This weekend I was doing some HTB machines to prepare for the OSWE certification. One of the recommended machines was
Writeup. This machine is vulnerable to CVE-2019-9053 which has a corresponding exploit on Exploit-DB.
While reading through the exploit code, I noticed that the payload variable (Shown at line 13 below) was used multiple times in different functions and always started with the prefix
a,b,1,5)). While the rest of the payload variable’s value was easy to understand, I didn’t understand why the prefix was needed. I searched the internet for answers but struggled to find any. So I decided to dig into the source code of CMS made simple and figure it out. The only information I had from the internet was that the the vulnerability was a blind sql injection located in the News module of CMS Made Simple version 2.2.10 and earlier.
1 2 3 4 5 6 7 8 9 10 11 12 13 14 15 16 17 18 19 20 21 22 23 24 25 def dump_username(): global flag global db_name global output ord_db_name = "" ord_db_name_temp = "" while flag: flag = False for i in range(0, len(dictionary)): temp_db_name = db_name + dictionary[i] ord_db_name_temp = ord_db_name + hex(ord(dictionary[i]))[2:] beautify_print_try(temp_db_name) payload = "a,b,1,5))+and+(select+sleep(" + str(TIME) + ")+from+cms_users+where+username+like+0x" + ord_db_name_temp + "25+and+user_id+like+0x31)+--+" url = url_vuln + "&m1_idlist=" + payload start_time = time.time() r = session.get(url) elapsed_time = time.time() - start_time if elapsed_time >= TIME: flag = True break if flag: db_name = temp_db_name ord_db_name = ord_db_name_temp output += '\n[+] Username found: ' + db_name flag = True
I started by downloading the CMS Made Simple source code from the HTB machine after exploiting it, by transfering all the files from the
/var/www/html/ directory to my local computer. Next, I opened the top-most directory in the text editor VSCode. In VSCode, I searched for the parameter named
m1_idlist since this was the parameter being exploited in the exploit code. However, this search had no results. As such, I searched for “idlist” since I thought that the underscore character might just be a delimiter. Among the results, shown below, the entries from the action.default.php file seemed interesting.
In this code, shown below, the value of the idlist parameter is assigned to the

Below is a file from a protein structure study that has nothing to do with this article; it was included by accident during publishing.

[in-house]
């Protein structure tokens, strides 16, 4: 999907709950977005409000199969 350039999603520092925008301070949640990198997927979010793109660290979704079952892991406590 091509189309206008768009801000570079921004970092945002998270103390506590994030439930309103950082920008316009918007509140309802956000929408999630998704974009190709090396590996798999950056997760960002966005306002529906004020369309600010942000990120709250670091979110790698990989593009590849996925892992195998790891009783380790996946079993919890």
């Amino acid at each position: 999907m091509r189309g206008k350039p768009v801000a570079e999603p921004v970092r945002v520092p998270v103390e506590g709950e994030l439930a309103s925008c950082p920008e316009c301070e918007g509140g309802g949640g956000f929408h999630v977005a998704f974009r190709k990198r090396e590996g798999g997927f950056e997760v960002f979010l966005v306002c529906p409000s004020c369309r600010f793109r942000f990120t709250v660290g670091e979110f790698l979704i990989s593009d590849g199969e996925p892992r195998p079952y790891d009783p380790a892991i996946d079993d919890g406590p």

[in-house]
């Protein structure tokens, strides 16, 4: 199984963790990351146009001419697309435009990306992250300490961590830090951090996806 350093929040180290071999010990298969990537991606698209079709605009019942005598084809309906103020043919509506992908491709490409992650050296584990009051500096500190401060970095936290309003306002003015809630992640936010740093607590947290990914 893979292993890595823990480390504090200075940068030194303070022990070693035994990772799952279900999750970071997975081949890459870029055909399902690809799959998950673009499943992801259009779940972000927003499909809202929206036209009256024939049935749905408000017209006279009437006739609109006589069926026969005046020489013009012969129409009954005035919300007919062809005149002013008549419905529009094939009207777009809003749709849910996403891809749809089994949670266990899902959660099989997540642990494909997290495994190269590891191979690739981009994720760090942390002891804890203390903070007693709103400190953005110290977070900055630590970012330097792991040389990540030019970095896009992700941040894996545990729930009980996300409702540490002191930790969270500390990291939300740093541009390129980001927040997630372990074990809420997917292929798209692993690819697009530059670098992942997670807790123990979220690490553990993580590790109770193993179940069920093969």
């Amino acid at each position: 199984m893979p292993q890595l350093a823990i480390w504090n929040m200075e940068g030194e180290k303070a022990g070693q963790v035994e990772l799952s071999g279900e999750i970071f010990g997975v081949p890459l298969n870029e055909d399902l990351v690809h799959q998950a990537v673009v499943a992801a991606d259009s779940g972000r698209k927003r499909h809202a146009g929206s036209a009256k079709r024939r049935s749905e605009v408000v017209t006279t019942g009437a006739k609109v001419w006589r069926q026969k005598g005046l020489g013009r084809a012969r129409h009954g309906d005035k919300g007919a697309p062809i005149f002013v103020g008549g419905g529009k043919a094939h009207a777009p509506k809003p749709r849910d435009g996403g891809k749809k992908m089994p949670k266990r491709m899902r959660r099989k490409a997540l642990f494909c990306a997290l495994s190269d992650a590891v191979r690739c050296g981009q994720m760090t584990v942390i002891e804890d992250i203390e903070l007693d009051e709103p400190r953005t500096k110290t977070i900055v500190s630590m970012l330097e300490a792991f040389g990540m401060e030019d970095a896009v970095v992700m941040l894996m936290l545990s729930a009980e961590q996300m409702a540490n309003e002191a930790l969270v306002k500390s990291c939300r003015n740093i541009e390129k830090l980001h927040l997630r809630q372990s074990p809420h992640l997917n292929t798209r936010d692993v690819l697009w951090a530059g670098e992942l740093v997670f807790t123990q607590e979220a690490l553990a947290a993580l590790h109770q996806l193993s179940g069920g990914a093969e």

$idlist variable (Line 60). Then, it is ensured that the
$idlist variable is a string (Line 61). Next, the
explode function is called to split the
$idlist string into an array by splitting on the
, character. Then, a for loop is used to ensure that each element in the
$tmp array is an integer (Line 63 - 66). Afterwards, the
$idlist variable is assigned to the filtered
$tmp array and any duplicates are removed (Line 67). Finally, the filtered integers in the
$idlist variable are placed in a string which is appended to the
$query1 variable (line 68). This
$query1 string is then evaluated by the database later on in the code.
The problem in this code is the usage of the
unset functions in the for loop. The
count function counts the element in an array while the
unset function removes an element from an array. At the first line of the for loop, the element at index
$i of the
$tmp variable is casted to an int. What is important to understand here is that php does not throw an error if the string to cast to an int could not be casted to an int. Instead, it returns the integer
0. As such, the next line tries to filter out any strings which could not be converted to an integer (Probably negative values were unwanted as well, hence the expression
< 1 instead of
=== 0 ). The problem here, however, is that after removing an item with the
unset function, the length of the array is decreased by one, meaning that the result of executing
count($tmp) will be decreased by one as well. As such, the filter can be bypassed by sending a negative number followed by a comma character and a payload!
To make this clear, consider the value
$idlist = ",evil". At the first iteration of the for loop at line 63, we have
$i = 0,
$tmp = ["","evil"] and
count($tmp) = 2. Since
$i < count($tmp), we enter the body of the for loop. At line 64, the empty string
“” is converted to an integer, resulting in the integer
0. Then, this element is removed from the array since
0 < 1 is true. Finally, the end of the for loop is reached and
$i is incremented by one. The for loop condition
$i < count($tmp) is then checked again. At this point, the values are
$i = 1,
$tmp = ["evil"] and
count($tmp) = 1 which means that the body of the for loop is not entered. As such, the last element can evade the filter and reach the query string, resulting in the blind sqli vulnerability!
The last thing worth noticing is the format of the string which is appended to the query. Since the array
$idlist only contains the element
“evil”, the expression
implode(',',$idlist) simply results in the string
“evil”. As such, we can change this element to
[SQLI_Payload] is an sql injection payload, since this would create a valid SQL query. In conclusion, this means that a blind sql injection attack can be performed by setting the
idlist variable to
,1))[SQLI_Payload] (Note the
, character). This will result in the expression
'(mn.news_id IN (1)) [SQLI_payload] )) AND ' at line 68.
Proof of Concept
A simple exploitation example is to force the database software to sleep for a couple of seconds by using the built-in
sleep function. This can be performed by setting the value of the idlist variable to
,1)) and sleep(5)#. URL encoding this payload and placing it in the URL results in the following proof of concept URL (where
[IP] is the ip address of the HTB machine named “writeup”):
As can be seen in the picture below, the
curl command can be used to check that the proof of concept URL works as expected.